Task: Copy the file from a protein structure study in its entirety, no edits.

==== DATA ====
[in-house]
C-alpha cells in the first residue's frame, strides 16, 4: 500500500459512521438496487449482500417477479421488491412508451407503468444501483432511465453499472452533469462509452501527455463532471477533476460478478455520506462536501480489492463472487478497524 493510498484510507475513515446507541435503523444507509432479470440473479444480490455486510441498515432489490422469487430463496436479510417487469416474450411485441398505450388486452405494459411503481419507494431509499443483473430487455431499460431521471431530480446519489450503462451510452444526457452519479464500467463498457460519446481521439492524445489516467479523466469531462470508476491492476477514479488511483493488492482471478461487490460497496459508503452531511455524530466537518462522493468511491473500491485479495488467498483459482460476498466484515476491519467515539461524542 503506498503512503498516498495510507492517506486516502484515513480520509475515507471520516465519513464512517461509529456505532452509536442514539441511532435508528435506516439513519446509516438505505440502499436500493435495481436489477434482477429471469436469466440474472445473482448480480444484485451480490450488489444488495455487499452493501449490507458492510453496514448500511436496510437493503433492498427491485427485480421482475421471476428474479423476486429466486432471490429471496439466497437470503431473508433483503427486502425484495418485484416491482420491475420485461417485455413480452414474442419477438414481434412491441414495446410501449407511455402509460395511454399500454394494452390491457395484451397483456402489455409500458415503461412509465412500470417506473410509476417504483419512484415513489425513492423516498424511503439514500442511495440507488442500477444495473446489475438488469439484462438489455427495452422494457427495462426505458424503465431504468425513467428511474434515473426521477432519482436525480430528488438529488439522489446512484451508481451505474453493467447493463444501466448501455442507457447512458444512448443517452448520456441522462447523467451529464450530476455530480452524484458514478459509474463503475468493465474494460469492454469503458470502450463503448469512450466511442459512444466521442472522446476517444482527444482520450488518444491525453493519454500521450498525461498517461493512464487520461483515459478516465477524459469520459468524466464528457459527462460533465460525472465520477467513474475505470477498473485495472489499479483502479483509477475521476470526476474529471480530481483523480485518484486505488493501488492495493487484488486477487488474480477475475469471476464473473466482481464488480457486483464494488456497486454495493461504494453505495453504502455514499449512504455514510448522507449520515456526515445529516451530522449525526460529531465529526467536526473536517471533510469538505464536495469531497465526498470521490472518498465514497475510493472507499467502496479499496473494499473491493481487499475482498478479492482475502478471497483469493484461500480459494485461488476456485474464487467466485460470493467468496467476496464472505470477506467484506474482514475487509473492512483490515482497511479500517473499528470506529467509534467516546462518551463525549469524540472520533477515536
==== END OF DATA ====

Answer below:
[in-house]
C-alpha cells in the first residue's frame, strides 16, 4: 500500500459512521438496487449482500417477479421488491412508451407503468444501483432511465453499472452533469462509452501527455463532471477533476460478478455520506462536501480489492463472487478497524 493510498484510507475513515446507541435503523444507509432479470440473479444480490455486510441498515432489490422469487430463496436479510417487469416474450411485441398505450388486452405494459411503481419507494431509499443483473430487455431499460431521471431530480446519489450503462451510452444526457452519479464500467463498457460519446481521439492524445489516467479523466469531462470508476491492476477514479488511483493488492482471478461487490460497496459508503452531511455524530466537518462522493468511491473500491485479495488467498483459482460476498466484515476491519467515539461524542 503506498503512503498516498495510507492517506486516502484515513480520509475515507471520516465519513464512517461509529456505532452509536442514539441511532435508528435506516439513519446509516438505505440502499436500493435495481436489477434482477429471469436469466440474472445473482448480480444484485451480490450488489444488495455487499452493501449490507458492510453496514448500511436496510437493503433492498427491485427485480421482475421471476428474479423476486429466486432471490429471496439466497437470503431473508433483503427486502425484495418485484416491482420491475420485461417485455413480452414474442419477438414481434412491441414495446410501449407511455402509460395511454399500454394494452390491457395484451397483456402489455409500458415503461412509465412500470417506473410509476417504483419512484415513489425513492423516498424511503439514500442511495440507488442500477444495473446489475438488469439484462438489455427495452422494457427495462426505458424503465431504468425513467428511474434515473426521477432519482436525480430528488438529488439522489446512484451508481451505474453493467447493463444501466448501455442507457447512458444512448443517452448520456441522462447523467451529464450530476455530480452524484458514478459509474463503475468493465474494460469492454469503458470502450463503448469512450466511442459512444466521442472522446476517444482527444482520450488518444491525453493519454500521450498525461498517461493512464487520461483515459478516465477524459469520459468524466464528457459527462460533465460525472465520477467513474475505470477498473485495472489499479483502479483509477475521476470526476474529471480530481483523480485518484486505488493501488492495493487484488486477487488474480477475475469471476464473473466482481464488480457486483464494488456497486454495493461504494453505495453504502455514499449512504455514510448522507449520515456526515445529516451530522449525526460529531465529526467536526473536517471533510469538505464536495469531497465526498470521490472518498465514497475510493472507499467502496479499496473494499473491493481487499475482498478479492482475502478471497483469493484461500480459494485461488476456485474464487467466485460470493467468496467476496464472505470477506467484506474482514475487509473492512483490515482497511479500517473499528470506529467509534467516546462518551463525549469524540472520533477515536